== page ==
Technology in the Classroom

3 Ways to Teach Your Students to Be Social Media Savvy

By Meredith WiseOctober 5, 2016

Image: Shutterstock

Social media profiles and posts say a lot about a person, so teaching students how to be better digital citizens could save them a lot of trouble in the future.

It’s true that the premise behind social media is to showcase your individuality and personality. However, it’s important to keep in mind that in an increasingly digital society, potential employers and patients may look to your online presence to help assure them of your professionalism and abilities. And, as is true for any other profession, what you say and do on social media can reflect back on your employer as well.

So how can you, as an educator, help your students understand these lessons? Here are three ways:

1. Show them real-world examples of how fast social media can spread — even for seemingly mundane items.

You’ve probably seen Facebook posts of teachers asking their friends to share a picture to prove how far and fast it can spread. Fortunately, since this experiment has been done already, you don’t have to reinvent the wheel. But sharing them with your students as a refresher can’t hurt.

Also, the Internet has a habit of latching on to even the most seemingly benign posts and making them go viral (think: Pizza Rat, Left Shark, and Alex from Target). You never know what the collective “hive-mind” of the Internet will find amusing, so proceed with caution.

shutterstock_460647916
Image: Shutterstock

2. Have your students make a list of the qualities they would like to see in their own health care provider, then analyze their own social accounts to see if they match.

Part thought experiment and part self-reflection, this exercise allows students to see how their social media accounts stack up against those of their ideal practitioner. Have them make a list of what is important in a primary care provider, for example, being knowledgeable and thorough, up-to-date on the latest health news, and down-to-earth.

Then, have them think through posts that would accomplish these goals. Perhaps it’s retweeting the latest news from the National Institutes of Health, or maybe it’s tweeting out health facts that the general public should be aware of. Maybe there’s a little splash of humanity — pictures of their pets, hobbies, or travels.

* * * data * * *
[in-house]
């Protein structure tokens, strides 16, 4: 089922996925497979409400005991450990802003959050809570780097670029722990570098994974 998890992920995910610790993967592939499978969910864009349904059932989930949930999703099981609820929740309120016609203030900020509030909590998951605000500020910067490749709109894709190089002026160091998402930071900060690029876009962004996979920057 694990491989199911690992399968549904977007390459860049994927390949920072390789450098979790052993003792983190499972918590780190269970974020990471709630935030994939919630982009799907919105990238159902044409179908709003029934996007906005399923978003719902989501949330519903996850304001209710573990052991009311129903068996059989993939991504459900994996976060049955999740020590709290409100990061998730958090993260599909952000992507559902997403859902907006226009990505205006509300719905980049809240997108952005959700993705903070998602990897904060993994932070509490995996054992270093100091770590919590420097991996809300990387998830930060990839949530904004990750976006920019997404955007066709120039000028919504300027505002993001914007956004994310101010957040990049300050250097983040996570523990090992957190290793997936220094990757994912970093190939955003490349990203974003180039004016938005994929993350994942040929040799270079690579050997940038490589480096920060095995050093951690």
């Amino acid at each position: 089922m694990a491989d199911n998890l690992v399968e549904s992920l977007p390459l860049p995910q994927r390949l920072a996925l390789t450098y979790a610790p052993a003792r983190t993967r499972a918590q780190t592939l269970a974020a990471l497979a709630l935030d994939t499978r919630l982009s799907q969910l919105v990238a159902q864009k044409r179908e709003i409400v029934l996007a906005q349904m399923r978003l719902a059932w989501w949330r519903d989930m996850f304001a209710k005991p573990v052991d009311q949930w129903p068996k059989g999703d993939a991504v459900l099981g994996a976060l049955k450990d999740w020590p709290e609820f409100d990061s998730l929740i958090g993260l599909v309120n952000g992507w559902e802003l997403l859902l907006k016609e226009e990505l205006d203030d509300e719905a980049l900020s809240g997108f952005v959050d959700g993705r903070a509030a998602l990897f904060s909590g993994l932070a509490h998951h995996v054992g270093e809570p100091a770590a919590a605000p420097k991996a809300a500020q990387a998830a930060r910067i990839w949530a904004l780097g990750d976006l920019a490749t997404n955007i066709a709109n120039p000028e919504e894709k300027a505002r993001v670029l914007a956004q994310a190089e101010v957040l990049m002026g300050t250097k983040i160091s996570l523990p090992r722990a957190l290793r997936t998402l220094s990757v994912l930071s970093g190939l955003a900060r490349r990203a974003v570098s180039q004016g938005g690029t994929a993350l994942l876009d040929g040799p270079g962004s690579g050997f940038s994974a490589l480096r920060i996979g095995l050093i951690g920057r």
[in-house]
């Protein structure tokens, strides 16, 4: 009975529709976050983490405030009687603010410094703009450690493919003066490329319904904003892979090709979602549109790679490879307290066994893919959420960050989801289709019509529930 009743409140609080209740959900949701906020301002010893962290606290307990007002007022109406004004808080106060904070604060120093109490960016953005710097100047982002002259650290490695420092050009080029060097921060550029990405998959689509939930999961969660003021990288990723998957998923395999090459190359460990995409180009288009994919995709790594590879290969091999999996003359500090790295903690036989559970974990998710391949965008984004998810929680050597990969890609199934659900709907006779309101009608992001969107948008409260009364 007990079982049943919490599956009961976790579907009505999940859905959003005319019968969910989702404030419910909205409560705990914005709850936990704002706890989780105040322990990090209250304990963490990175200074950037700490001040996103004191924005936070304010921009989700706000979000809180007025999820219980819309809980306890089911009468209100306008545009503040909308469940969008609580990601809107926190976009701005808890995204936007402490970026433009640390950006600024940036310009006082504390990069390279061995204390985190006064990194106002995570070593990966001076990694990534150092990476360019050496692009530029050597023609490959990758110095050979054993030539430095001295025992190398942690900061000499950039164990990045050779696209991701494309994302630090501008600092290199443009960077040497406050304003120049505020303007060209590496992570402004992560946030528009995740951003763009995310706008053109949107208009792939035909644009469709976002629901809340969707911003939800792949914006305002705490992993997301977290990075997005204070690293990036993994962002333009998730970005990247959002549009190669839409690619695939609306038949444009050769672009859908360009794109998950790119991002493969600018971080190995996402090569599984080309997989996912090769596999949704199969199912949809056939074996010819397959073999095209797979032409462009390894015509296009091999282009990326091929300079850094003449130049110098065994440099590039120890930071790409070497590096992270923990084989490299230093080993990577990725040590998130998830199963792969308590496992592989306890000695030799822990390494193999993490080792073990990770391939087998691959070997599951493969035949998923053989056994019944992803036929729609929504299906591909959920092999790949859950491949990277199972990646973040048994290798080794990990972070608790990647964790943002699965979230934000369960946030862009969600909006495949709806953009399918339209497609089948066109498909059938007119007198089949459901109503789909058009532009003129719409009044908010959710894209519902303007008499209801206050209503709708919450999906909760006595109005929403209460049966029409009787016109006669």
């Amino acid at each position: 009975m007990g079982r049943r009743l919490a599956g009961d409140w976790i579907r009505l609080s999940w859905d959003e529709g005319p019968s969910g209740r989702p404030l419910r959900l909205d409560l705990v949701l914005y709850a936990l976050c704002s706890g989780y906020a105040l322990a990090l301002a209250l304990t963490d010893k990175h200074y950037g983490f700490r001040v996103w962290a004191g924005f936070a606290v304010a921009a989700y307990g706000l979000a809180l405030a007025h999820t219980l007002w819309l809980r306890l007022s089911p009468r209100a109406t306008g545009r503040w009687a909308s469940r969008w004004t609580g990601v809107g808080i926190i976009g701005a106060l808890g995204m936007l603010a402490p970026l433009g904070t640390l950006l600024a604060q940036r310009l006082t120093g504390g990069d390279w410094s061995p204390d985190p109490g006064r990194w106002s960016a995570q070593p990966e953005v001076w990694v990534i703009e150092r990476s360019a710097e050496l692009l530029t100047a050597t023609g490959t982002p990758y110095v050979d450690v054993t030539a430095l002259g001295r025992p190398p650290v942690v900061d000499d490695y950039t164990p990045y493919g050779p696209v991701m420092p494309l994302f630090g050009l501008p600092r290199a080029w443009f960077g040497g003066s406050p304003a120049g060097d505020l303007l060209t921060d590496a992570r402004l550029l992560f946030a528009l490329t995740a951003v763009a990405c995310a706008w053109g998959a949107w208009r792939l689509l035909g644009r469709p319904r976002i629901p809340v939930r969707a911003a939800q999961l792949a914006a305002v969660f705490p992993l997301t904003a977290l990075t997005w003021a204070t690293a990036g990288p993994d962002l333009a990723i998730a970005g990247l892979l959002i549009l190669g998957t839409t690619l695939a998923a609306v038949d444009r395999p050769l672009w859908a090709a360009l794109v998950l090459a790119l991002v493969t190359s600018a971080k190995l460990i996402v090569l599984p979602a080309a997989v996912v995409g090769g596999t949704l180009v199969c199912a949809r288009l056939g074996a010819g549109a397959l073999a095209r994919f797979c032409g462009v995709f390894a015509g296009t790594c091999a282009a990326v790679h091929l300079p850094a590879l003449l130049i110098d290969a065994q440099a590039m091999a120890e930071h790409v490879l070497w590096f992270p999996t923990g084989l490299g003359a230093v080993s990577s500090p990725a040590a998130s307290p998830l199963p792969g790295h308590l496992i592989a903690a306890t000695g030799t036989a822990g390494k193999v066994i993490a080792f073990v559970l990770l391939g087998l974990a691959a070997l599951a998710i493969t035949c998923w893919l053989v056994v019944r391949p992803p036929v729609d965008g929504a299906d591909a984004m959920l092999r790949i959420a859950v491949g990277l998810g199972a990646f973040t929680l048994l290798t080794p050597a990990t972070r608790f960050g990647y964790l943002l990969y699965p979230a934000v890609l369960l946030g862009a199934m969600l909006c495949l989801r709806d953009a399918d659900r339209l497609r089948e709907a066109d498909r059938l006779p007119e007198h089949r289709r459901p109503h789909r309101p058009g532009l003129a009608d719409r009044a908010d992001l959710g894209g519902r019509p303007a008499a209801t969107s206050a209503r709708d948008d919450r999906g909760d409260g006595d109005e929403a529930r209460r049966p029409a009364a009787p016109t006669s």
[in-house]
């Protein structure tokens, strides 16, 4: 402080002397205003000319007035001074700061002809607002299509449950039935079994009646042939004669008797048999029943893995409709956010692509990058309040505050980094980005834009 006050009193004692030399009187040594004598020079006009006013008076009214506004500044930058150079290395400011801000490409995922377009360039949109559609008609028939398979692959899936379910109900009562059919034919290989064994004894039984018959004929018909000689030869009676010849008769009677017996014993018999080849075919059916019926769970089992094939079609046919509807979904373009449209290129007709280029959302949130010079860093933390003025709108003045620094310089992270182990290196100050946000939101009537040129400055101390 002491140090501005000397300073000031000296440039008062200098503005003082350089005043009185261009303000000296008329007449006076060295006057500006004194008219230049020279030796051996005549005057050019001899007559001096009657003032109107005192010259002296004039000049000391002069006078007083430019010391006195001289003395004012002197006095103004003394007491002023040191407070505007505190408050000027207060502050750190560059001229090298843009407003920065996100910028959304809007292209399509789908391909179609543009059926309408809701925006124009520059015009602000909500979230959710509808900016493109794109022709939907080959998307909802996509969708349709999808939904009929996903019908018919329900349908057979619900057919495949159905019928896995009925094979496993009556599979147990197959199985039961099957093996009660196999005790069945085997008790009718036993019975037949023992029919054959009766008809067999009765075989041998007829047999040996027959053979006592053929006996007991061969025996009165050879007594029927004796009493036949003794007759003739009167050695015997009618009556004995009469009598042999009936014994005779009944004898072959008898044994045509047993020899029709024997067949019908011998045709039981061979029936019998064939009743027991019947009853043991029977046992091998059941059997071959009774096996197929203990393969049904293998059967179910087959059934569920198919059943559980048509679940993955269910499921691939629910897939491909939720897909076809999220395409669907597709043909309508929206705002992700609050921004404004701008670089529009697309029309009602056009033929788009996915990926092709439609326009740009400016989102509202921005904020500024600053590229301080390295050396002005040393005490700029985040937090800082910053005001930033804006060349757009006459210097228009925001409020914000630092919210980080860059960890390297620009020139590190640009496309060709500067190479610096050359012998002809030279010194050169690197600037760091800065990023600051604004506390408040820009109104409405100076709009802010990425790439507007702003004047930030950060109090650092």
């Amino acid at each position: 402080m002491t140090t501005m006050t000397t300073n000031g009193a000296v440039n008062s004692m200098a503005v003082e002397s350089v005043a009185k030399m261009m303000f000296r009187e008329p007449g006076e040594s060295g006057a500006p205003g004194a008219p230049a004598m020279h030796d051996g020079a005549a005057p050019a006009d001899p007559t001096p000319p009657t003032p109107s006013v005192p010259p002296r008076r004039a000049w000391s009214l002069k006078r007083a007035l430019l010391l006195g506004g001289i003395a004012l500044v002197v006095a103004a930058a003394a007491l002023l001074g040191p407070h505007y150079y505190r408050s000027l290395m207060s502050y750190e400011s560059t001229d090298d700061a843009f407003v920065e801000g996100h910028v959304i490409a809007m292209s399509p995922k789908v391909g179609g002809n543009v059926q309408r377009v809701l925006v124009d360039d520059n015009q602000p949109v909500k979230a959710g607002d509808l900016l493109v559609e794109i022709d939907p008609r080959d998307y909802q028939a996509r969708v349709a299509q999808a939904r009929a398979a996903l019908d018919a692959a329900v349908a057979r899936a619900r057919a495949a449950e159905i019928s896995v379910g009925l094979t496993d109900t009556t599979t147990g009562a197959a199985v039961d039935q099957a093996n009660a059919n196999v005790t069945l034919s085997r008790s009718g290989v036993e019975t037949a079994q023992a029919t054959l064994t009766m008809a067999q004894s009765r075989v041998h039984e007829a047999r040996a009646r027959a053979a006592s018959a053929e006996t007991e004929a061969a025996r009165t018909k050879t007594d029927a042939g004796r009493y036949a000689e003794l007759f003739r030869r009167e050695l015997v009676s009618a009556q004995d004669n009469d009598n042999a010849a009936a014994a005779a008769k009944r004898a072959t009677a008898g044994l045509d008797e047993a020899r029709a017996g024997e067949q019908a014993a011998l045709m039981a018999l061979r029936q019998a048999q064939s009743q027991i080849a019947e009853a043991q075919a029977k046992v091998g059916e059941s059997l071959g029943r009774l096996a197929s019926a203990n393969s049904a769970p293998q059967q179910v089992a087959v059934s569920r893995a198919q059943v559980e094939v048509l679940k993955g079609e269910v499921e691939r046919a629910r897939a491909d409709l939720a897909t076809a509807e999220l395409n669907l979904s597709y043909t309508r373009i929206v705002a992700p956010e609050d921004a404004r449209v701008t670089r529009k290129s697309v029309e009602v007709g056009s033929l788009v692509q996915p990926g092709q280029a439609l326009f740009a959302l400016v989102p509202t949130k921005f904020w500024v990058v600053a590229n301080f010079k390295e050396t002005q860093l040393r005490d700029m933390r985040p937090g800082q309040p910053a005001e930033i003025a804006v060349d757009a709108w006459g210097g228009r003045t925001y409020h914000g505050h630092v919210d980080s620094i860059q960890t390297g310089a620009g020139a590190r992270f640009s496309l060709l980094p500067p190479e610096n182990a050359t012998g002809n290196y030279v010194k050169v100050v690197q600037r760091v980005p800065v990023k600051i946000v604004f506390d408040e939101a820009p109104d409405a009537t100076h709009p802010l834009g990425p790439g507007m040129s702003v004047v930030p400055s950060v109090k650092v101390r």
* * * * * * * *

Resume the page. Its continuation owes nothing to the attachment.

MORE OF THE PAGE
After that, have your students take a look at their last 15 posts on each social account and answer this question about themselves: Would I hire this person as my primary care provider? If the answer is no, some house cleaning is likely in order.

3. Have them Google themselves.

In the words of Jack Donaghy from “30 Rock,” “Don’t you ever Google yourself?” If not — you should. You may be surprised by what comes up. Any time you register for social media with your real name, even if you use a different screen name, there is a chance it can show up on a search. Even a picture of you posted by someone else — if it’s tagged with your username — can come up.

You should also do a Google search for usernames you use on sites such as Instagram, Twitter, or Reddit. Many people don’t take the time to separate their online presence from their real identities: using their real names on platforms that don’t require it, using the same usernames on multiple platforms, or connecting accounts even if they have different usernames (for example, having Instagram automatically post to Twitter or Facebook). This makes it relatively easy to find additional profiles of someone once you have found one of them.

Encourage your students to search the biggest engines — Google, Yahoo, and Bing — to see what comes up with their names and usernames. What they find is what potential employers and patients will find. If they don’t like what they see, it’s time to do some social scrubbing.

Time to start cleaning house.

Hopefully, your students have started to understand why a clean digital footprint is so important and how their current social strategy will or won’t get them where they want to go professionally. Now the ball is in their court. But here are some tips and tricks you can share to make sure they have the tools they need to build a professional digital profile:

  • Consider context (or the lack thereof) — One of the downsides of digital communication is that context is hard to get across – no tone of voice, no facial expressions, no backstory. Remember that something you post may not be taken the same way by others. Before you post, try to think through how you would view the post if you had no context for it.
  • Know your privacy settings — Use Facebook’s “view as” feature to see what your profile looks like to those who aren’t “friends.” Here’s a helpful guide. With Facebook, you can also set separate permissions for each type of post. Other platforms have similar features.
  • Secure your accounts — Most social media platforms allow you only to grant viewing access to select people. Taking advantage of these options can help keep your information out of the wrong hands.
  • Post thoughtfully — If it’s something you wouldn’t say in public or something you don’t think future employees or patients would deem appropriate, don’t post it on social.
  • Be discerning — Always require approval for images, status updates, and comments tagged to you.
  • Follow your digital trail — Set up a Google Alert for your name and usernames, which will alert you when there is a new relevant search result.

When it comes to social media, remember that it’s better and easier to be proactive than having to clean up later. Because, as they say: Once it’s on the Internet, it’s there to stay.

Meredith Wise

Meredith Wise is the manager of communications for the Physician Assistant Education Association. She has a background in communications and joined PAEA in 2016.